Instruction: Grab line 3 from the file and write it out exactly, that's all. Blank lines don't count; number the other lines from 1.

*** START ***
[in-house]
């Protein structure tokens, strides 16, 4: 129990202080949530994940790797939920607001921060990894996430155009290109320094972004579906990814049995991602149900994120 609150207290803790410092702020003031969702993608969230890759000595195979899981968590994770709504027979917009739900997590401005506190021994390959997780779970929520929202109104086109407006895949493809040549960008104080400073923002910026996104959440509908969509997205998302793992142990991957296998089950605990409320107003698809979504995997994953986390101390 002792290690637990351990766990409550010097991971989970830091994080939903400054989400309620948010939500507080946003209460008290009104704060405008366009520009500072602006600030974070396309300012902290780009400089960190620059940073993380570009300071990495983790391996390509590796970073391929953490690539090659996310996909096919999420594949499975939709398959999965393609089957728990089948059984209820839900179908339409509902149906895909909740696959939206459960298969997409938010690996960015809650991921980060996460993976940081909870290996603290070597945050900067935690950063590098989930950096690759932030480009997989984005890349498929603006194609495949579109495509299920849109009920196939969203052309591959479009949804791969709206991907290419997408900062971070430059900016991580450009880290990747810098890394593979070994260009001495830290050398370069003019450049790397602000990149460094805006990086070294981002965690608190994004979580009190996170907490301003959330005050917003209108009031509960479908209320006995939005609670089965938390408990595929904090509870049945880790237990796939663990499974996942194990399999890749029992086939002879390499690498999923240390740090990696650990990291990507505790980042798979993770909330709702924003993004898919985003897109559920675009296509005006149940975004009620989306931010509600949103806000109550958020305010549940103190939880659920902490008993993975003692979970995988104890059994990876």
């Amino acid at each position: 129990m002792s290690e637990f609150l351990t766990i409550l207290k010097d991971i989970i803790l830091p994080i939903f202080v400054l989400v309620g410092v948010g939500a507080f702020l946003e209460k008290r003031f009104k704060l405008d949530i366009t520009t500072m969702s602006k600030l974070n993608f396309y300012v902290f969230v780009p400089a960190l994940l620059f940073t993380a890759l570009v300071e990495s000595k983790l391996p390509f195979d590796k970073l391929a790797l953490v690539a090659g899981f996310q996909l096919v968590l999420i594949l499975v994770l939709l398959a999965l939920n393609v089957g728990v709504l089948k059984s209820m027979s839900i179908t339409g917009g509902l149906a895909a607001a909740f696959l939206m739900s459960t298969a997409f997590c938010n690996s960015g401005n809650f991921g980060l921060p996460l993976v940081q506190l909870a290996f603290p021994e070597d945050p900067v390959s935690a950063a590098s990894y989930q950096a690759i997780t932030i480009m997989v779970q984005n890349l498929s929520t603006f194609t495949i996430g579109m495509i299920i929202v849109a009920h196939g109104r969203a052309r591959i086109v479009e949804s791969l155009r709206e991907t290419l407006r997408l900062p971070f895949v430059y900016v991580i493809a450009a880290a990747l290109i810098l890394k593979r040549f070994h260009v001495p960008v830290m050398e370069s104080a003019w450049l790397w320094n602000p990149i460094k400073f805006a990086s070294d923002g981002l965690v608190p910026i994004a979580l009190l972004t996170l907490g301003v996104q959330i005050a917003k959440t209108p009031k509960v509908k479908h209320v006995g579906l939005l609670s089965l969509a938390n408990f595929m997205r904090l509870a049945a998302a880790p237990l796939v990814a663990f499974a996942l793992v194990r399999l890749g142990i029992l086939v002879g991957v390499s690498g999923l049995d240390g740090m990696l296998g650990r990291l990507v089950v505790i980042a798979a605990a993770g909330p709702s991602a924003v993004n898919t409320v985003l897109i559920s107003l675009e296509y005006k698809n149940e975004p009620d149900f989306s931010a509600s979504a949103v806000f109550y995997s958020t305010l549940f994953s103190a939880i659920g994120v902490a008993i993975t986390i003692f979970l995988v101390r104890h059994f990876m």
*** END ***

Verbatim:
């Amino acid at each position: 129990m002792s290690e637990f609150l351990t766990i409550l207290k010097d991971i989970i803790l830091p994080i939903f202080v400054l989400v309620g410092v948010g939500a507080f702020l946003e209460k008290r003031f009104k704060l405008d949530i366009t520009t500072m969702s602006k600030l974070n993608f396309y300012v902290f969230v780009p400089a960190l994940l620059f940073t993380a890759l570009v300071e990495s000595k983790l391996p390509f195979d590796k970073l391929a790797l953490v690539a090659g899981f996310q996909l096919v968590l999420i594949l499975v994770l939709l398959a999965l939920n393609v089957g728990v709504l089948k059984s209820m027979s839900i179908t339409g917009g509902l149906a895909a607001a909740f696959l939206m739900s459960t298969a997409f997590c938010n690996s960015g401005n809650f991921g980060l921060p996460l993976v940081q506190l909870a290996f603290p021994e070597d945050p900067v390959s935690a950063a590098s990894y989930q950096a690759i997780t932030i480009m997989v779970q984005n890349l498929s929520t603006f194609t495949i996430g579109m495509i299920i929202v849109a009920h196939g109104r969203a052309r591959i086109v479009e949804s791969l155009r709206e991907t290419l407006r997408l900062p971070f895949v430059y900016v991580i493809a450009a880290a990747l290109i810098l890394k593979r040549f070994h260009v001495p960008v830290m050398e370069s104080a003019w450049l790397w320094n602000p990149i460094k400073f805006a990086s070294d923002g981002l965690v608190p910026i994004a979580l009190l972004t996170l907490g301003v996104q959330i005050a917003k959440t209108p009031k509960v509908k479908h209320v006995g579906l939005l609670s089965l969509a938390n408990f595929m997205r904090l509870a049945a998302a880790p237990l796939v990814a663990f499974a996942l793992v194990r399999l890749g142990i029992l086939v002879g991957v390499s690498g999923l049995d240390g740090m990696l296998g650990r990291l990507v089950v505790i980042a798979a605990a993770g909330p709702s991602a924003v993004n898919t409320v985003l897109i559920s107003l675009e296509y005006k698809n149940e975004p009620d149900f989306s931010a509600s979504a949103v806000f109550y995997s958020t305010l549940f994953s103190a939880i659920g994120v902490a008993i993975t986390i003692f979970l995988v101390r104890h059994f990876m």